Soils with excess sodium can develop a natric horizon (Figure 8). The natric horizon is nearly always within 12 inches of the soil surface, which greatly restricts rooting depth. A few roots can follow the outside of each natric column, but sometimes the columns are wider than those in Figure 8, and little nutrition or water is taken up from depths under the natric horizon.

When wet, the soil swells and seals the soil from water movement through the columns, and when dry, the soil is very hard, making root growth difficult. Rooting depth of crops growing in sodic soils will be very shallow.

Figure 8. Soil with a natric horizon in North Dakota. (U.S. Department of Agriculture-Natural Resources Conservation Service photo)

Sodic Soil Nomenclature

The NRCS definition of the following sodic conditions are much more complete than presented here and can be found in USDA-NRCS, “Keys to Soil Taxonomy,” 2003 (p. 20), www.nrcs.usda.gov/Internet/FSE_DOCUMENTS/nrcs142p2_051544.pdf.

  • Natric soil — A soil with an argillic horizon, but with excess sodium with an SAR greater than 15 and/or pH greater than 8.2, possessing a natric horizon of distinct columns
    • Glossic soil — A soil in which the natric horizon has degraded through time 
    • Leptic soil — A sodic soil with gypsum crystals present within 16 centimeters (cm) of the surface  
    • Typic soil — A sodic soil with properties between Glossic and Leptic

Although the definition of a natric soil above will be used by NRCS for the foreseeable future, research in North Dakota and in several other parts of the world indicate that dispersion and soil swelling become problems with an SAR greater than 5. For this reason for management purposes, sodic soils in North Dakota are defined as having an SAR greater than 5. The higher soil EC may serve to reduce the negative impact of high SAR.

Source of Sodium in North Dakota Soils

The major source of sodium in North Dakota soils is the shale bedrock that is present in the state. When glaciers moved across the state, some of the shale was ground up and incorporated in the ice. When the glaciers melted, the shale sediments remained as part of the glacial till material that makes up the sediments in soils north and east of the Missouri River.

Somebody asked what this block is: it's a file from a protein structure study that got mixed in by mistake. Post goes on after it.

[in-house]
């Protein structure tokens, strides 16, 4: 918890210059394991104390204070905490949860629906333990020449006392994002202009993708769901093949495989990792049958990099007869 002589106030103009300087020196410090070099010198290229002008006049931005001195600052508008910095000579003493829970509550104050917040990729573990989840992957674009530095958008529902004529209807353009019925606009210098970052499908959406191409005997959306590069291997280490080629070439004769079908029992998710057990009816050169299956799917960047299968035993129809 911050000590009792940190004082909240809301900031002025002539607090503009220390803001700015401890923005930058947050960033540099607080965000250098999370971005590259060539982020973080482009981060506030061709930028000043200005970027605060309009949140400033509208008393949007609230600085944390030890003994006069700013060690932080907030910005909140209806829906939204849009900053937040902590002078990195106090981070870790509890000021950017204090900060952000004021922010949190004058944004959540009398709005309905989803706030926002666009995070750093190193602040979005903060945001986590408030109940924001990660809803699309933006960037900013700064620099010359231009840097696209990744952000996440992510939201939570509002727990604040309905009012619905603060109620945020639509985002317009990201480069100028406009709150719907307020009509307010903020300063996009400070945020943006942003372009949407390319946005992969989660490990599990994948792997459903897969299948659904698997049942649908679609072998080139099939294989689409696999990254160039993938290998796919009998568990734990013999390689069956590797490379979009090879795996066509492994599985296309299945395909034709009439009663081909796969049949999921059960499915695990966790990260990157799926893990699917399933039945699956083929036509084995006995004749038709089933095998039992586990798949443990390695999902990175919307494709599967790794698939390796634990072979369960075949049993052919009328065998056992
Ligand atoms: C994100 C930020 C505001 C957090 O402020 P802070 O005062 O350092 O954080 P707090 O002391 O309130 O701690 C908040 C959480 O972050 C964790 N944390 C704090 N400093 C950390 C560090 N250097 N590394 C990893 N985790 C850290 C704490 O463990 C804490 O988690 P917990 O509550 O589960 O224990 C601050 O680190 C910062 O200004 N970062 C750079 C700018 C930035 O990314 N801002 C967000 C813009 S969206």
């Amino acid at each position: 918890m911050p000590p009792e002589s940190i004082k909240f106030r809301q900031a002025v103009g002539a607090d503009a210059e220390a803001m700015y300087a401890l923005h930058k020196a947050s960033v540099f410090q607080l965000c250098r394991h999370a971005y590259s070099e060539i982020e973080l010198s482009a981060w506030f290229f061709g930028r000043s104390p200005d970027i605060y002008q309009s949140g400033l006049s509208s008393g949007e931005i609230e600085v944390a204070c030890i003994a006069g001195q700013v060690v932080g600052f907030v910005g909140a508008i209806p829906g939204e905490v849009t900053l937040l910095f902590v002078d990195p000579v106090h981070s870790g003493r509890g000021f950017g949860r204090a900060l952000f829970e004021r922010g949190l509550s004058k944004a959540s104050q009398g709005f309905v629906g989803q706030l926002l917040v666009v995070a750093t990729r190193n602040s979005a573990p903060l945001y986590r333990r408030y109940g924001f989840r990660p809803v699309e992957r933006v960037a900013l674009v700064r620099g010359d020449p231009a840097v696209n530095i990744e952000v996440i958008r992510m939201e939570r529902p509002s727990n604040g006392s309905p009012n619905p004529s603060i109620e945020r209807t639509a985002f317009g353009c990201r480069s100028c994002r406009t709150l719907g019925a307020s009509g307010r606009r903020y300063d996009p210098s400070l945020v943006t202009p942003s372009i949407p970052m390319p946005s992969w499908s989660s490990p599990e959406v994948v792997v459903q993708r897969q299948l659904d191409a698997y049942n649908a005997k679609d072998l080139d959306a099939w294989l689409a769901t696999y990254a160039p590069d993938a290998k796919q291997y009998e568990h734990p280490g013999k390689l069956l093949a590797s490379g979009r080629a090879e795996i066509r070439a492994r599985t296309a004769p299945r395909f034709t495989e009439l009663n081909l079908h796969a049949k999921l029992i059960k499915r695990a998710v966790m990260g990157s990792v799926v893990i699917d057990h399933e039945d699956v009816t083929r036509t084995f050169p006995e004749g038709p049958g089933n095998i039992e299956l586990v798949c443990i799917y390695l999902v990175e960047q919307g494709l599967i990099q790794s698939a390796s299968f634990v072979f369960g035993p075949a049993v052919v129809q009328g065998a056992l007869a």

South and west of the Missouri River, the glacial till from the previous glacial period (Laurentian) are mostly eroded away, exposing sodium-rich sediments from bedrock at least 65 million years old. The main exception to this sodium source is the area west of Grand Forks, where an artesian system brings up sodium chloride imbedded in an ancient seabed hundreds of feet below the valley surface. In this area, the salts are chloride-based, whereas in most of North Dakota, salts are sulfate-based.

Distribution of Sodic Soils in the Region

Figure 9 shows the relative distribution of sodic soils in North Dakota and the region. Sodic soils may be found nearly everywhere in the state, but in some areas, the sodic soils are small and may or may not be marked as “inclusions” in NRCS soil maps (Figure 10).

The major regions in the state with large areas of sodic soil are Burke and Divide counties in the northwest; the Bottineau and Langdon areas where the soil is shallow to shale bedrock; west-river, particularly in Slope, Bowman, Stark and Billings counties; Sioux County; and areas in Dickey and LaMoure counties near the James River.

Figure 9. Relative distribution of sodic soils in North Dakota. (J. Brennan, USDA-NRCS, used with permission)

 

Figure 10. Sodic inclusions in a field near Wyndmere, N.D. (NDSU photo)

Remediation of Sodic Soils

Basic Requirements

The essential requirements for remediating sodic soils are:

     
  • Adequate internal drainage
  •  
  • A soluble calcium source
  •  
  • Water in excess of crop requirements
  •    

The absence of any of the three essential requirements for remediation will result in the persistent presence of the sodic condition.

Steps in Preparation for Sodic Soil Remediation

Soil Sampling and Analysis

The soil sample should be taken to the depth of the intended tile drainage and the core divided into 1-foot increments. There may or   may not be SAR differences to depth and only deeper soil sampling will provide the important information.

Variability of soil properties in sodic soils can be great (Figure 11), but understanding variability    is important for proper management and expectations. Each depth should be analyzed for    SAR, EC, pH, base exchange capacity, real cation exchange capacity (CEC) and calcium carbonate    equivalence (CCE). As earlier stated, using the Na percent of the total base exchange capacity    is a very good proxy for the more expensive SAR analysis (DeSutter et al., 2015). The following   images may help explain the limitations of the most common CEC analysis.